Niyo: Lions can be saviors in sour Detroit sports scene
Allen Park — Where have you gone, Steve Yzerman?
What’s that you say?
Stevie Y has left and gone away, along with the Red Wings playoff mystique, the Tigers payroll allowance, Michigan’s college football playoff hopes, Michigan State’s bowl streak and maybe the Pistons mojo.
So now a city — a region, really — turns its lonely eyes to you, Matthew Stafford. And to the Lions as the last, best hope for some holiday cheer on the sporting front.
Sure, there’s Western Michigan’s still-perfect season to celebrate. And Michigan likely is headed to a New Year’s Six bowl even after last weekend’s title-crushing loss in Columbus.
But as the calendar flips to December this week, the division-leading Lions are the lone bright light on the local pro sports landscape. Fresh off another last-second victory — this time over the NFC North rival Vikings — the Cardiac Cats find themselves in control of their playoff destiny. And also in control of a sizable portion of this city’s emotional state, which probably is as dangerous as it sounds.
Not simply because they’re winning, and raising expectations as they go, unlike most of their peers here in Detroit. But also because of the way they’re winning, with all 11 of their games decided by seven points or less and all seven of their victories requiring fourth-quarter comebacks.
“The Lions just find ways to win,” ESPN analyst Trent Dilfer said. “They have a soul to them. There’s something inside ’em that just says, ‘We refuse to lose.’ They have the greatest gift a team can have: They think they’re better than they really are. And sometimes that can carry you a long way.”
How good they really are, and how far they’ll go, is anyone’s guess at this point. The Lions are 7-4 at the moment, holding what amounts to a two-game lead over the Vikings thanks to a divisional tiebreaker. But they’ll play three of their next four on the road, starting with Sunday’s trip to face the high-flying Saints and then — following a trap game at home against the Bears — back-to-back road dates against the Giants (8-3) and Cowboys (10-1). Then comes that regular-season finale against the Packers, and we all know how well those usually turn out — the Lions are 1-10 against the Packers in December or January this century.
Still, optimism abounds, and for rather obvious reasons, what with a young roster’s improving health and Stafford’s growing reputation as Captain Clutch. Only two other teams have had seven fourth-quarter comeback wins in a season — the 2009 Colts and 2011 Giants. The latter went on to win a Super Bowl, while the former — with Jim Caldwell at the helm — made it to one only to lose to the Saints.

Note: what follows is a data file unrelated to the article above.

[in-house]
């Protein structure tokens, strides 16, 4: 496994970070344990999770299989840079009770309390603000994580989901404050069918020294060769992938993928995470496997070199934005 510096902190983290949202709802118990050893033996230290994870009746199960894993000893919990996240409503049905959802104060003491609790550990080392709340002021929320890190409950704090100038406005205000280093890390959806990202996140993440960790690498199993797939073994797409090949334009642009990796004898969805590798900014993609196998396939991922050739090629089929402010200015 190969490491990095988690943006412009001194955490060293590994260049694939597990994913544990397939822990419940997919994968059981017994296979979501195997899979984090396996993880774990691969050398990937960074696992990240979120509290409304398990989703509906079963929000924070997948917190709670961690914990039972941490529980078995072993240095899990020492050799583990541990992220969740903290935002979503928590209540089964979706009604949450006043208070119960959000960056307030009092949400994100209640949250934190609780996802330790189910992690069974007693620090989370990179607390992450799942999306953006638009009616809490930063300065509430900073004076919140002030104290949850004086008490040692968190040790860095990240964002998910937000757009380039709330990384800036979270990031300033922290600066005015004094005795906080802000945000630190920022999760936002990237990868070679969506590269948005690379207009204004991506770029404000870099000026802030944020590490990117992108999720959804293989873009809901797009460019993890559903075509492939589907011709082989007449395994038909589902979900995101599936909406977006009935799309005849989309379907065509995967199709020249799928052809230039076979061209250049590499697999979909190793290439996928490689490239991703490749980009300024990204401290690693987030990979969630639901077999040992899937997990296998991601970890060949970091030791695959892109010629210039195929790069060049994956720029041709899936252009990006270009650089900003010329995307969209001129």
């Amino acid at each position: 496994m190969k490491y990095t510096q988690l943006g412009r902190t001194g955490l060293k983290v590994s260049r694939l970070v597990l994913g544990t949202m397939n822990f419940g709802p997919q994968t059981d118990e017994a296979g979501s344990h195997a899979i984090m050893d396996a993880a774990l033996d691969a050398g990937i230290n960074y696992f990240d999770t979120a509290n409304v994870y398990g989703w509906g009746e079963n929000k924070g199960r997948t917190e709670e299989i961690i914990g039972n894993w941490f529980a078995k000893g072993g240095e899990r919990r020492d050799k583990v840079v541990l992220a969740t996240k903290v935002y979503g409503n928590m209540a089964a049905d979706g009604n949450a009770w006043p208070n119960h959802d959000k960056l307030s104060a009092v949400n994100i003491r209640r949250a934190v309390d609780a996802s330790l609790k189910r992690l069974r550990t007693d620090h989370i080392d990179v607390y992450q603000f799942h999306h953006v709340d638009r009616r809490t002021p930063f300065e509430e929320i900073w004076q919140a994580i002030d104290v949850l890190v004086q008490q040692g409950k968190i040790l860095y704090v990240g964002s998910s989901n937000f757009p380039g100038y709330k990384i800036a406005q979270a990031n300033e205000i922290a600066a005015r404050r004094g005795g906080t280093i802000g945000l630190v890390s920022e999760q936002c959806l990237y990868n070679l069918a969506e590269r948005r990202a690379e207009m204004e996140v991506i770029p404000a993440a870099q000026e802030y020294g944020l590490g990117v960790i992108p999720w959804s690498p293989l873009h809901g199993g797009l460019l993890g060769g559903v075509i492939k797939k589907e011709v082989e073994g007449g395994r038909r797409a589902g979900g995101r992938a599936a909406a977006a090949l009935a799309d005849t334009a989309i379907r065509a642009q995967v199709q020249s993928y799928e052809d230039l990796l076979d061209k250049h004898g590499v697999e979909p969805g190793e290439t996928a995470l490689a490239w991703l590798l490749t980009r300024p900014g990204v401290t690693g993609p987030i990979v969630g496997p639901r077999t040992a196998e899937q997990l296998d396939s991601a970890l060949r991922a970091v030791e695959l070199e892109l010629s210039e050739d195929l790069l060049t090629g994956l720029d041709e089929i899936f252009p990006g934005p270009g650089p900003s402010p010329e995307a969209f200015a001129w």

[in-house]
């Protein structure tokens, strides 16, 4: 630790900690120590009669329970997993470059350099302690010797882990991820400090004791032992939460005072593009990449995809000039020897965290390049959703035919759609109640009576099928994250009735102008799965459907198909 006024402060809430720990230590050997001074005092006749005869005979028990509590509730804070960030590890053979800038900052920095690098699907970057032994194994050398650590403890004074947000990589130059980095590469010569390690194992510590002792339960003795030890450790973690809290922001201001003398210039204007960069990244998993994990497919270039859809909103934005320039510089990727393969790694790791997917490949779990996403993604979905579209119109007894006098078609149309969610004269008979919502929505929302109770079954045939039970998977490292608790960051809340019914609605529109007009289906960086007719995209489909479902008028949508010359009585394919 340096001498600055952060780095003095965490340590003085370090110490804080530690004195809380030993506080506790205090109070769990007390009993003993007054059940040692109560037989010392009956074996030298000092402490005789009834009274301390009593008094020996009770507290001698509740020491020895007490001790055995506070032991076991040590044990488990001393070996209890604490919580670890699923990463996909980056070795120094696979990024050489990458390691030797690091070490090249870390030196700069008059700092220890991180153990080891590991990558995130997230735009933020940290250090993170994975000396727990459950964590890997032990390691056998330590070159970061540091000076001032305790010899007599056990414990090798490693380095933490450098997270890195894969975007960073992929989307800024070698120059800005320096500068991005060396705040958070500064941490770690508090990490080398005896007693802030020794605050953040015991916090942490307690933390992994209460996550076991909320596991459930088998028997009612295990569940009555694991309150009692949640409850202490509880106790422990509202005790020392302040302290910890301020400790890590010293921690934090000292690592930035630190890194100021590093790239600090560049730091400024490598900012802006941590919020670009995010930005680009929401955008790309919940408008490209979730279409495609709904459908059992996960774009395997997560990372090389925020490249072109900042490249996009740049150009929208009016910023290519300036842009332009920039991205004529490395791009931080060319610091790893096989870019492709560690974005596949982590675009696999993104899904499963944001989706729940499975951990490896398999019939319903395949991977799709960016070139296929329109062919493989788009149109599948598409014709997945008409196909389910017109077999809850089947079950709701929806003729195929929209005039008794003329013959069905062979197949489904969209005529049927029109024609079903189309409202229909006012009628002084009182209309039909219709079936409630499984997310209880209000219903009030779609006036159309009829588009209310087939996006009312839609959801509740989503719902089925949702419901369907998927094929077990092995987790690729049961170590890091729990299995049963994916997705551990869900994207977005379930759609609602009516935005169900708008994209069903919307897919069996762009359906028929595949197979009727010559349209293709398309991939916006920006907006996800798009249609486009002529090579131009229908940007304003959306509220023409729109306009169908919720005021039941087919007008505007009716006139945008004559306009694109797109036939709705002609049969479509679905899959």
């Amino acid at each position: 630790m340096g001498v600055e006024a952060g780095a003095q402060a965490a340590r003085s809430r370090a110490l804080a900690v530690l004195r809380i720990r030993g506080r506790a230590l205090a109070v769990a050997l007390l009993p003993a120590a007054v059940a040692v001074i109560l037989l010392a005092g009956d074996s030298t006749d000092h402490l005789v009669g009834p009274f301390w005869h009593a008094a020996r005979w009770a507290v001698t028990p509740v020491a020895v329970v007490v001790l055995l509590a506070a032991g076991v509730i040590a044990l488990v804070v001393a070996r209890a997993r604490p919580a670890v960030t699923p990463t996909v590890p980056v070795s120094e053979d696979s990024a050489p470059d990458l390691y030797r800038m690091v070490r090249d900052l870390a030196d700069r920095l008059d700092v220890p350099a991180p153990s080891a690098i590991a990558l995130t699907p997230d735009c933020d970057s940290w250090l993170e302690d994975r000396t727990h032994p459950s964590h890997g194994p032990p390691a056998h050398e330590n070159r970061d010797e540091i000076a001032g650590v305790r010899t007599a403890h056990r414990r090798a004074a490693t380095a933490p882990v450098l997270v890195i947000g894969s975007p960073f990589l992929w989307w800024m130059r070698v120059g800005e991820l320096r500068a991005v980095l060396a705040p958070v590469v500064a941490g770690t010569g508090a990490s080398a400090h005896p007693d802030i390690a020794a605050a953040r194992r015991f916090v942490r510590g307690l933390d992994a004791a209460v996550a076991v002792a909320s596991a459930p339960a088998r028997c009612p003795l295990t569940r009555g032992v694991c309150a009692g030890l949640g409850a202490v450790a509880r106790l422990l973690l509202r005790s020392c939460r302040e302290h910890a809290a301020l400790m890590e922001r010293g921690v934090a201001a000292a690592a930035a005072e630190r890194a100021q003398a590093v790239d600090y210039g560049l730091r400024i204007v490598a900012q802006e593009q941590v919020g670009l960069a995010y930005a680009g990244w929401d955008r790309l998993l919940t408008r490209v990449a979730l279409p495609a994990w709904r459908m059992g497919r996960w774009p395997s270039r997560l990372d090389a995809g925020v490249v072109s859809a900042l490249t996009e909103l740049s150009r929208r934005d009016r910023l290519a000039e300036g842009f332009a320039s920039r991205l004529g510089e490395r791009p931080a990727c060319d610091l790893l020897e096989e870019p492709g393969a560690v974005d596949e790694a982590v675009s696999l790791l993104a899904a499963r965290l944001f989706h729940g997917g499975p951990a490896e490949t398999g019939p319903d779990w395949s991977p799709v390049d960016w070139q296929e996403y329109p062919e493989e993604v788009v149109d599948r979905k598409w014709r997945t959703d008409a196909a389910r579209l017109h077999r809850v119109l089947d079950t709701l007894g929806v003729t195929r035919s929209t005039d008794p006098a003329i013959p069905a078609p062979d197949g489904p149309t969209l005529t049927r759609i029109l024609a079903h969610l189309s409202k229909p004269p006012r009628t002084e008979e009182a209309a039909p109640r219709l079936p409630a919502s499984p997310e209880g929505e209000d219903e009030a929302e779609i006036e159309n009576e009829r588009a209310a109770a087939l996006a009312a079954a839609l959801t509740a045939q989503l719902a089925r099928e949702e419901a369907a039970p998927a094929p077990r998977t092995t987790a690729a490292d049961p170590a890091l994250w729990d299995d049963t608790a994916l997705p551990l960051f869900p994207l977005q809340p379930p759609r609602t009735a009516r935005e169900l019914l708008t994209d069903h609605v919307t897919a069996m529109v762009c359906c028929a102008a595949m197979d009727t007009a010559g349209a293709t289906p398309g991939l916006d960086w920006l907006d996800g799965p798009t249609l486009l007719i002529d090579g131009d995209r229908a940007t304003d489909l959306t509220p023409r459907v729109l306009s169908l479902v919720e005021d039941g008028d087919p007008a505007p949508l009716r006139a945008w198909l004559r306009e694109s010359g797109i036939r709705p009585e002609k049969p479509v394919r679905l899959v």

“I do think that there is a sense of belief, particularly when you’re down, if you think you can still get it done,” Caldwell said Monday when asked about all that. “I do think that’s a factor, I do believe that. … They gain confidence. They believe in one another. They trust they can get it done.”
They’d better, or it could be a rather dreary winter for sports around here.
The Tigers are threatening to hold a fire sale, stoking the flames of fan discontent with talk of slashing payroll and possibly trading stars like Justin Verlander, Ian Kinsler and J.D. Martinez. Baseball’s Winter Meetings are next week in Washington, D.C., and so far the Tigers offseason plans read like a sad country song for a team that used to swing for the fences in free agency.
Meanwhile, the Red Wings quarter-century run of postseason appearances looks to be in serious jeopardy with the team on pace for its worst record since 1991. Just past the NHL’s quarter pole, Detroit sits in seventh place in the eight-team Atlantic Division, and with a handful of regulars out with significant injuries, they face two critical games this week at Joe Louis Arena, where they’ve won just one of their last eight on home ice.
The Pistons are in better shape, but still find themselves treading water, two games below .500 and a game out of eighth place in the Eastern Conference without starting point guard Reggie Jackson. And that’s mostly because they’ve been awful (1-8) away from The Palace, the home they just announced they’re leaving to move downtown to the new Little Caesars Arena next fall.
“Pathetic,” was the word Pistons coach Stan Van Gundy used to describe his team’s defensive effort in a road loss to the Thunder. And it’s not the first time he’s used it this fall.
Add that to the “bitterly disappointed” Michigan coach — Jim Harbaugh’s postgame rant gave voice to the frustrations of an entire fan base after last weekend’s rivalry loss to Ohio State — and it’s a steady patter of unpleasant news lately.
A year after winning the Big Ten and making the playoffs, Michigan State’s football team climbed to No. 8 in the national polls this fall. But then it lost nine of its last 10 games — the lone win coming against hapless Rutgers — and after a season-ending thrashing at Penn State, Mark Dantonio summed it up like this: “Disappointing outcome to a disappointing season.”
Lions fans know all about those, of course. So do the players, even the newcomers, like defensive end Kerry Hyder, one of this season’s biggest surprises.
“Well, success builds confidence, so confidence is building,” Hyder said. “But one thing we know about the league, it will humble you. So we’re trying to stay focused, and focus on what we’ve got going.”
They should know, though, they’re not the only ones. From here on out, they’ll have everyone’s undivided attention in this town.